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Old 09-30-2016, 09:12 AM   #11
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Stub Stewart State Park is about halfway from Portland to Nehalem and open year round. 20 miles of paved trails on what used to be a railroad between Banks and Venonia if you like to bike.



L.L. Stub Stewart State Park - Oregon State Parks and Recreation
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Old 09-30-2016, 09:32 AM   #12
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The Coulee Corridor (WA 17) is fascinating if you're interested in geology. Aside from that, there's Frenchman's Coulee with The Feathers, Moses Coulee, Yeager Rock, the White Bluffs of the Columbia, and farther down the state Wallula Gap if you're interested in Glacial Lake Missoula. The list goes on and on...
Sounds very interesting. I will be doing trips back to the PNW a few more times in the future, ones where the pace will be a lot slower, and I can take time to check out all these types of areas.

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Sunset Bay State Park - Oregon State Parks and Recreation

I stayed here for a week last year when I had a motorhome rental. A friend lives there and she took me on some great sightseeing trips in the area. We even saw some gray whales, at the tail end of their migration. You might be a bit early for their winter migration, but you might luck out.

I don't have a lot of experience with campgrounds, but I really liked this one. It was very nicely maintained, very quiet at night and there were 2 hosts on site. I was there before the season started so some of the loops were closed to camping.

You won't get any cell service there as you're right up against a big hill, but there is a working pay phone! First one I've used in years.

When you're in the area, be sure to visit Face Rock Creamery (just don't tell 'em you were at Tillamook - bit of a story there, according to my friend). OMG, the cranberry walnut cheddar is wonderful!

Face Rock Creamery Home of Premium Handmade Cheese in Bandon Oregon
Sunset Bay does seem like a nice place to stay if we do head to Coos Bay, which is our plan right now.

Last time we were in Coos Bay, we stayed to the north at Umpqua Lighthouse State Park, another nice place. But to be fair, having stayed at a half dozen different Oregon State Parks before, there was not a one we did not like.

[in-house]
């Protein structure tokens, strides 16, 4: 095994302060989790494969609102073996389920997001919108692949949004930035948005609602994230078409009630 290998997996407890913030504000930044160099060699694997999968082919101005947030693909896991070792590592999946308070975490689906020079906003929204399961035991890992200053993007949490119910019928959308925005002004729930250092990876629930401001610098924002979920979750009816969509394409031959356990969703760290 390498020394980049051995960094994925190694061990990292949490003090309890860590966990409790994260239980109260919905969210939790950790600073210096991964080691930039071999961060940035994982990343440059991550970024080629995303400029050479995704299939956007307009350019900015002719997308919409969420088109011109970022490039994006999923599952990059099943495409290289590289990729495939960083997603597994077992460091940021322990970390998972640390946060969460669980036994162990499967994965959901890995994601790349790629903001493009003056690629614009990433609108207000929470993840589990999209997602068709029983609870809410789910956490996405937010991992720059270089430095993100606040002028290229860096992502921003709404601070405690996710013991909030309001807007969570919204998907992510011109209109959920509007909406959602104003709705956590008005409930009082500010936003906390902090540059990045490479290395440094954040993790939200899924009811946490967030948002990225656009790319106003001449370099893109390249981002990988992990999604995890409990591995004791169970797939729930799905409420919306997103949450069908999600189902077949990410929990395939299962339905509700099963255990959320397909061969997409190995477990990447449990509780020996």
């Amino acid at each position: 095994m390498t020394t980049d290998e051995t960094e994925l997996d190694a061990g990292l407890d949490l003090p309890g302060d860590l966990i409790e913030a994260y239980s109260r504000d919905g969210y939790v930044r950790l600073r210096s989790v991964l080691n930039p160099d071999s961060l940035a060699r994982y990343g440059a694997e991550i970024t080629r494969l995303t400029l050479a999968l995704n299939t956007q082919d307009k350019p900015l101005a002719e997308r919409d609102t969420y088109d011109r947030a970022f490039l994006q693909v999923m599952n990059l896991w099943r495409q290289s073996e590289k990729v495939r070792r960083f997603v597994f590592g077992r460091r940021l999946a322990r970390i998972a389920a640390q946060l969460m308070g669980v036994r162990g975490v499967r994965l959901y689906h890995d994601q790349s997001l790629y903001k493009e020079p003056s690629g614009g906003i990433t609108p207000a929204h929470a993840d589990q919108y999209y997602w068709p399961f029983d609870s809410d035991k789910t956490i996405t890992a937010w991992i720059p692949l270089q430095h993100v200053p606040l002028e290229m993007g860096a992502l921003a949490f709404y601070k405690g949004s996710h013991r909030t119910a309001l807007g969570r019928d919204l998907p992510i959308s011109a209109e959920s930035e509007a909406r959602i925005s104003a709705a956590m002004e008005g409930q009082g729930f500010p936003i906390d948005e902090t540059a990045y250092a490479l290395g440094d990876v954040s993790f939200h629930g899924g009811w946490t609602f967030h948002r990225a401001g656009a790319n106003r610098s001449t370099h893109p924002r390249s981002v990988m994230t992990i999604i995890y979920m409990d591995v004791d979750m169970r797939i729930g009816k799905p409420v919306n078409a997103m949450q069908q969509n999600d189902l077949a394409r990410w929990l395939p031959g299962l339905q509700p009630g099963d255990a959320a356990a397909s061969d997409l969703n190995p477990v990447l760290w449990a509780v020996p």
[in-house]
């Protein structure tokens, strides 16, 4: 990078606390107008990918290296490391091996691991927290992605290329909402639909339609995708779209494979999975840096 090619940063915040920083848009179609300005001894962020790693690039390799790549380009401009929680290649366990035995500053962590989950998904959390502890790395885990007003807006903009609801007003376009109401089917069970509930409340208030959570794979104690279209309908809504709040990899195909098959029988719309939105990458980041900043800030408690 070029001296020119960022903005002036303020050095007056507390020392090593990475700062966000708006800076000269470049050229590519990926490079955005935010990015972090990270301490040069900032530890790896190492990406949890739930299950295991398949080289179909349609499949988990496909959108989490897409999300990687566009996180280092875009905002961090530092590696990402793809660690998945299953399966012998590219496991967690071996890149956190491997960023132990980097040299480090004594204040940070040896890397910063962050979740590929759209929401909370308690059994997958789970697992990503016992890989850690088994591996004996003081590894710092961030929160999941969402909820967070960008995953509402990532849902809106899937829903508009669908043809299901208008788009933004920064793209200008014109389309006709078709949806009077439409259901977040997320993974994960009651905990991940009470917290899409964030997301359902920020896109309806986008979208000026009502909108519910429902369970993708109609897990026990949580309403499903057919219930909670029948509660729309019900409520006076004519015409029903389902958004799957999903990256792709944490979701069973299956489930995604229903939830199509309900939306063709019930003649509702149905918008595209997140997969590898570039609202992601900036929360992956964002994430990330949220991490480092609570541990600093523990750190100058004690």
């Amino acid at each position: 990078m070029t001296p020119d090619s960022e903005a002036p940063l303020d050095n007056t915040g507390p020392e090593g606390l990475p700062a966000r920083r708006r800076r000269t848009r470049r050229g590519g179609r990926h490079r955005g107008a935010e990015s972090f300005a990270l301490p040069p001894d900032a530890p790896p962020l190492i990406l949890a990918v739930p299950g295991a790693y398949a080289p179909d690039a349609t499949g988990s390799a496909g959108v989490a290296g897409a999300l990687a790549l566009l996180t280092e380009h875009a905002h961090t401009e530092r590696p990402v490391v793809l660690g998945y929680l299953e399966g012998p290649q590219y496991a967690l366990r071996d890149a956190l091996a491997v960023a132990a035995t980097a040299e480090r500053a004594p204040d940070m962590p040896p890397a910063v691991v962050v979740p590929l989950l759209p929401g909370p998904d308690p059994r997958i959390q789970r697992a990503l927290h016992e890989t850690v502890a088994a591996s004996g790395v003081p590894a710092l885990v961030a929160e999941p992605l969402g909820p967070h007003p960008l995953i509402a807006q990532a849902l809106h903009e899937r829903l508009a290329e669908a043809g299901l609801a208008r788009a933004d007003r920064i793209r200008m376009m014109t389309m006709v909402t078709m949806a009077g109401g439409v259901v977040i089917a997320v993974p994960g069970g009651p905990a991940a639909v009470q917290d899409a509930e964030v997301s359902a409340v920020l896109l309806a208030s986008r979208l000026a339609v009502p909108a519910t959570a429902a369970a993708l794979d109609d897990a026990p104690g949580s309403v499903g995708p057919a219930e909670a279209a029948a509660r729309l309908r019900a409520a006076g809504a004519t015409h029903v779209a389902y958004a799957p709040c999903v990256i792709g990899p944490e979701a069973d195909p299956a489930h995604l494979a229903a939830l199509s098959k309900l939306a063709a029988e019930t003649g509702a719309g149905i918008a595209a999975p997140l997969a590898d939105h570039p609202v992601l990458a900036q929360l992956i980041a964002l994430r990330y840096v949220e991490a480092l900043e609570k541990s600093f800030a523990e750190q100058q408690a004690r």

We will definitely check out that other cheese place if we are near. While Tillamook does make a good quality cheese, for the most part it is pretty run of the mill, at least the last time we were there. We are cheese snobs, and love some of the unique offerings from around the world. I likes me some stinky cheese.
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That makes sense, I guess I read it that you wanted to back track to Sandy from west Portland... that would have been miserable.
My 'splaining of plans was not very well described.
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Stub Stewart State Park is about halfway from Portland to Nehalem and open year round. 20 miles of paved trails on what used to be a railroad between Banks and Venonia if you like to bike.



L.L. Stub Stewart State Park - Oregon State Parks and Recreation
Sounds like lots to do around there. Oh man, I need more time.
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Old 09-30-2016, 09:35 AM   #13
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In addition to what Karen said, the WA17 route is to break up the driving, and have stuff to look at along the way. It has a few passing similarities to the Drumheller badlands region, more or less.


If you two (three?) wanted to stay at one place after Spokane, look up Champoeg State Park. It breaks your RV campsite request, but .... it's central. The fall season drive along I84 would be fantastic, for an interstate.




Good travels.
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Old 09-30-2016, 09:36 AM   #14
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Jim, we've been known to hold NOGs at L.L. Stub Stewart. You'll have to come out for another NOG when we go back there! Seeing a bunch of folks head out on bicycles is neato!
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Old 09-30-2016, 09:46 AM   #15